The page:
Background: Evidence links gestational exposure to particulate matter with an aerodynamic diameter of less than 2.5 μm (PM2.5) with changes in leukocyte telomere length in cord blood with some studies showing sex-specific effects. PM2.5 exposure in utero increases oxidative stress, which can impact telomere biology. Thus, maternal antioxidant intakes may also modify the particulate air pollution effects. Methods: We examined associations among prenatal PM2.5 exposure and newborn relative leukocyte telomere length (rLTL), and the modifying effects of maternal antioxidant intake and infant sex. We estimated daily PM2.5 exposures over gestation using a validated spatiotemporally resolved satellite-based model. Maternal dietary and supplemental antioxidant intakes over the prior three months were ascertained during the second trimester using the modified Block98 food frequency questionnaire; high and low antioxidant intakes were categorized based on a median split. We employed Bayesian distributed lag interaction models (BDLIMs) to identify both sensitive windows of exposure and cumulative effect estimates for prenatal PM2.5 exposure on newborn rLTL, and to examine effect modification by maternal antioxidant intakes. A 3-way interaction between PM2.5, maternal antioxidant intake and infant sex was also explored. Results: For the main effect of PM2.5, BDLIMs identified a sensitive window at 12–20 weeks gestation for the association between increased prenatal PM2.5 exposure and shorter newborn rLTL and a cumulative effect of PM2.5 over gestation on newborn telomere length [cumulative effect estimate (CEE) = −0.29 (95% CI -0.49 to −0.10) per 1μg/m3 increase in PM2.5]. In models examining maternal antioxidant intake effects, BDLIMs found that children born to mothers reporting low antioxidant intakes were most vulnerable [CEE of low maternal antioxidant intake = −0.31 (95% CI -0.55 to −0.06) vs high maternal antioxidant intake = −0.07 (95% CI -0.34 to 0.17) per 1μg/m3 increase in PM2.5]. In exploratory models examining effect modification by both maternal antioxidant intakes and infant sex, the cumulative effect remained significant only in boys whose mothers reported low antioxidant intakes [CEE = −0.38 (95% CI -0.80 to −0.004)]; no sensitive windows were identified in any group. Conclusions: Prenatal PM2.5 exposure in mid-gestation was associated with reduced infant telomere length. Higher maternal antioxidant intakes mitigated these effects.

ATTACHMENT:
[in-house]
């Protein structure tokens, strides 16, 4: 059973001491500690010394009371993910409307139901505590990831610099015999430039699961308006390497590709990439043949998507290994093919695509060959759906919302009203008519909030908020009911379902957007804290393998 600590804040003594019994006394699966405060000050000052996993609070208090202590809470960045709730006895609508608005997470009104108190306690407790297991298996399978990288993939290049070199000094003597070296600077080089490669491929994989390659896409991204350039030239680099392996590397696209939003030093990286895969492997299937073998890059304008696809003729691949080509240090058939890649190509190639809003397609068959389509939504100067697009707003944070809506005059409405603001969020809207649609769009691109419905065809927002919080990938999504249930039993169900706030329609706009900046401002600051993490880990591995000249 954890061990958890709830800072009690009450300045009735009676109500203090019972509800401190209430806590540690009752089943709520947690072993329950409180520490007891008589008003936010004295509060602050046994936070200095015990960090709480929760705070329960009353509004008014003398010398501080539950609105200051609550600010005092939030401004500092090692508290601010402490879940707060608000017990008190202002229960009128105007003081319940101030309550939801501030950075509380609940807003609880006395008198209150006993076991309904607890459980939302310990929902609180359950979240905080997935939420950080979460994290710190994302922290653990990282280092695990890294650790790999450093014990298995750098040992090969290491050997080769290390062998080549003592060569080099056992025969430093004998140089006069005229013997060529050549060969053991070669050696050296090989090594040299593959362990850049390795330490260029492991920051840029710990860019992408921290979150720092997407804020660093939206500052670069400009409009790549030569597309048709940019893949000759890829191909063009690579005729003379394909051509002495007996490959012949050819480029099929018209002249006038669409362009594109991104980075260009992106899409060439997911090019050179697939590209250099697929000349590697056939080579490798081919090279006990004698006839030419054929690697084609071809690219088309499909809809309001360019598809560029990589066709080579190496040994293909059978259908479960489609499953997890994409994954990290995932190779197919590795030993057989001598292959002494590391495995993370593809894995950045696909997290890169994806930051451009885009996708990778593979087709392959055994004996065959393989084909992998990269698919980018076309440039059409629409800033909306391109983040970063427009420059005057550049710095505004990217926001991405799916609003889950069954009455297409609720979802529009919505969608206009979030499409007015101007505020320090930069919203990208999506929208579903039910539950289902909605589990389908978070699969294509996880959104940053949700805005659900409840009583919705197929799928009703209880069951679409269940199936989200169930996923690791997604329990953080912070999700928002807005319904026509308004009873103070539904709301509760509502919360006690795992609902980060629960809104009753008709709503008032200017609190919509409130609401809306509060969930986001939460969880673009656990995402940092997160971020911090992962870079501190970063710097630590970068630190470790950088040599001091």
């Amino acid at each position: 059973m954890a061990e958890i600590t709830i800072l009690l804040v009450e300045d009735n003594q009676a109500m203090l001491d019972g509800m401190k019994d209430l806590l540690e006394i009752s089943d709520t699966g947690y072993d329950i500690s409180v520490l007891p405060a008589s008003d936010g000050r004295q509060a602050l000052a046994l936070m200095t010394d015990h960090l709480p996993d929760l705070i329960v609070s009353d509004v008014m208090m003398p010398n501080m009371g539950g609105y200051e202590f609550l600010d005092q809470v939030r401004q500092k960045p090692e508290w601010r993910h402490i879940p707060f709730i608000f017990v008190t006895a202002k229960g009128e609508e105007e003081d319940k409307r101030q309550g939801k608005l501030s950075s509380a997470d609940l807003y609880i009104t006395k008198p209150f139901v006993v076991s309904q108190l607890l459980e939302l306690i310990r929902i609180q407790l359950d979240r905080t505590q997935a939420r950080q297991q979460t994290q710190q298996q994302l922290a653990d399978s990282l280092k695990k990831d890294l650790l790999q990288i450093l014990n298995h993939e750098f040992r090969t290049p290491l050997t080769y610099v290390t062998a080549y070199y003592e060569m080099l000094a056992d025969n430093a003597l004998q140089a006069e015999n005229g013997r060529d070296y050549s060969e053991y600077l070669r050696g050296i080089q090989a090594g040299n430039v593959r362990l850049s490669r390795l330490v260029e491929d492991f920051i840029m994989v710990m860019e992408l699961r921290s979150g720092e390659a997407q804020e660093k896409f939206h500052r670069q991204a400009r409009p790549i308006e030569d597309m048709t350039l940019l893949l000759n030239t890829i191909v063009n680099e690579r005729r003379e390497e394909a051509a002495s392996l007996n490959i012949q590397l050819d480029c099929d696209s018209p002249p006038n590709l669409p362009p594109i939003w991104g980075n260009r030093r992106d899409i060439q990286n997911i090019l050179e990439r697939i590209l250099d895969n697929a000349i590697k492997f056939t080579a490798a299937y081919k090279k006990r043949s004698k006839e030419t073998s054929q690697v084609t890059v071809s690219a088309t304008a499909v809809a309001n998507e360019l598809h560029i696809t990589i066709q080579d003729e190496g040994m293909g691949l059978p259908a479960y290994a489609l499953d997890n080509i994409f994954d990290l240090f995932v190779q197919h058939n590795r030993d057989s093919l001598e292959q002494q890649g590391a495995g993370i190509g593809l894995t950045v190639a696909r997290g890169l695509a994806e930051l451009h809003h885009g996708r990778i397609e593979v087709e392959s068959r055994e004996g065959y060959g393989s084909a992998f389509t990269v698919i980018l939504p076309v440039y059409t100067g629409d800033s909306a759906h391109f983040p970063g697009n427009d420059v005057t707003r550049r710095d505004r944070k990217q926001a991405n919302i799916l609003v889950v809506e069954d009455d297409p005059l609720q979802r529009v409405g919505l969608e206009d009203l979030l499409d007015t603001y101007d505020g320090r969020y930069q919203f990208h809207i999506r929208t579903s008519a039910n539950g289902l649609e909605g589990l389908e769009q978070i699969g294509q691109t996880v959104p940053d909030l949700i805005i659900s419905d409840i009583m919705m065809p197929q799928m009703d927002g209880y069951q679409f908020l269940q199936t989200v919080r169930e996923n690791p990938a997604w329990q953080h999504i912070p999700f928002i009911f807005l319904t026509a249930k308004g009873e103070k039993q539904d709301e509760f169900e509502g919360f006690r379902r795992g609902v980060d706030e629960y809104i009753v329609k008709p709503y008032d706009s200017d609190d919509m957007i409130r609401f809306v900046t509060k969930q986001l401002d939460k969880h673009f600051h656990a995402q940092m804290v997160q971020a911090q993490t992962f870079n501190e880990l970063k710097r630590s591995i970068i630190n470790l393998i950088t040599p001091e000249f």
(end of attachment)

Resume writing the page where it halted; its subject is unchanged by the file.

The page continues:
Original languageEnglish
Article number109707
JournalEnvironmental Research
StatePublished - Aug 2020


  • Antioxidant intakes
  • Particulate air pollution
  • Prenatal
  • Sex-specific effects
  • Telomere length


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